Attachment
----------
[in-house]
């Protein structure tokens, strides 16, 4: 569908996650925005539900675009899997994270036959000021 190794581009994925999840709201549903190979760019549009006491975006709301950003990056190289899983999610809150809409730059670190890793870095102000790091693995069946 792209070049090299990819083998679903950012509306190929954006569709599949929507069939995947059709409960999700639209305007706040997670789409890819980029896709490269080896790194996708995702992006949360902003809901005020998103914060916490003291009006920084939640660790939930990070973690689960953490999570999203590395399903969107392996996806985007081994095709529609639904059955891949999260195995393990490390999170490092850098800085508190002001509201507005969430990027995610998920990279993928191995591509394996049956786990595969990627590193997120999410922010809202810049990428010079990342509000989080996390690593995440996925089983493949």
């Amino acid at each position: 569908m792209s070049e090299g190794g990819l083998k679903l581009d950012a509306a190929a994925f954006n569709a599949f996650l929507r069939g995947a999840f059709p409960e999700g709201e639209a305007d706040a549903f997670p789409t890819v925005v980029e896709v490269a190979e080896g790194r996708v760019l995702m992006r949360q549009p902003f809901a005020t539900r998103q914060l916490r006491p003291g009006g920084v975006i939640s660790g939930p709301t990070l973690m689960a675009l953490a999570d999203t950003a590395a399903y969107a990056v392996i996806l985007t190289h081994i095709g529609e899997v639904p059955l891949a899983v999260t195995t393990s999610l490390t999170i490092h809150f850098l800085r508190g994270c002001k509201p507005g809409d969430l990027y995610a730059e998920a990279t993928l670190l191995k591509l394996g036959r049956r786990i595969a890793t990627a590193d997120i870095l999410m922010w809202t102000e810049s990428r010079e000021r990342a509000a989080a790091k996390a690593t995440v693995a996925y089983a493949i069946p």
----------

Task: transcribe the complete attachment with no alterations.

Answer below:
[in-house]
């Protein structure tokens, strides 16, 4: 569908996650925005539900675009899997994270036959000021 190794581009994925999840709201549903190979760019549009006491975006709301950003990056190289899983999610809150809409730059670190890793870095102000790091693995069946 792209070049090299990819083998679903950012509306190929954006569709599949929507069939995947059709409960999700639209305007706040997670789409890819980029896709490269080896790194996708995702992006949360902003809901005020998103914060916490003291009006920084939640660790939930990070973690689960953490999570999203590395399903969107392996996806985007081994095709529609639904059955891949999260195995393990490390999170490092850098800085508190002001509201507005969430990027995610998920990279993928191995591509394996049956786990595969990627590193997120999410922010809202810049990428010079990342509000989080996390690593995440996925089983493949």
């Amino acid at each position: 569908m792209s070049e090299g190794g990819l083998k679903l581009d950012a509306a190929a994925f954006n569709a599949f996650l929507r069939g995947a999840f059709p409960e999700g709201e639209a305007d706040a549903f997670p789409t890819v925005v980029e896709v490269a190979e080896g790194r996708v760019l995702m992006r949360q549009p902003f809901a005020t539900r998103q914060l916490r006491p003291g009006g920084v975006i939640s660790g939930p709301t990070l973690m689960a675009l953490a999570d999203t950003a590395a399903y969107a990056v392996i996806l985007t190289h081994i095709g529609e899997v639904p059955l891949a899983v999260t195995t393990s999610l490390t999170i490092h809150f850098l800085r508190g994270c002001k509201p507005g809409d969430l990027y995610a730059e998920a990279t993928l670190l191995k591509l394996g036959r049956r786990i595969a890793t990627a590193d997120i870095l999410m922010w809202t102000e810049s990428r010079e000021r990342a509000a989080a790091k996390a690593t995440v693995a996925y089983a493949i069946p």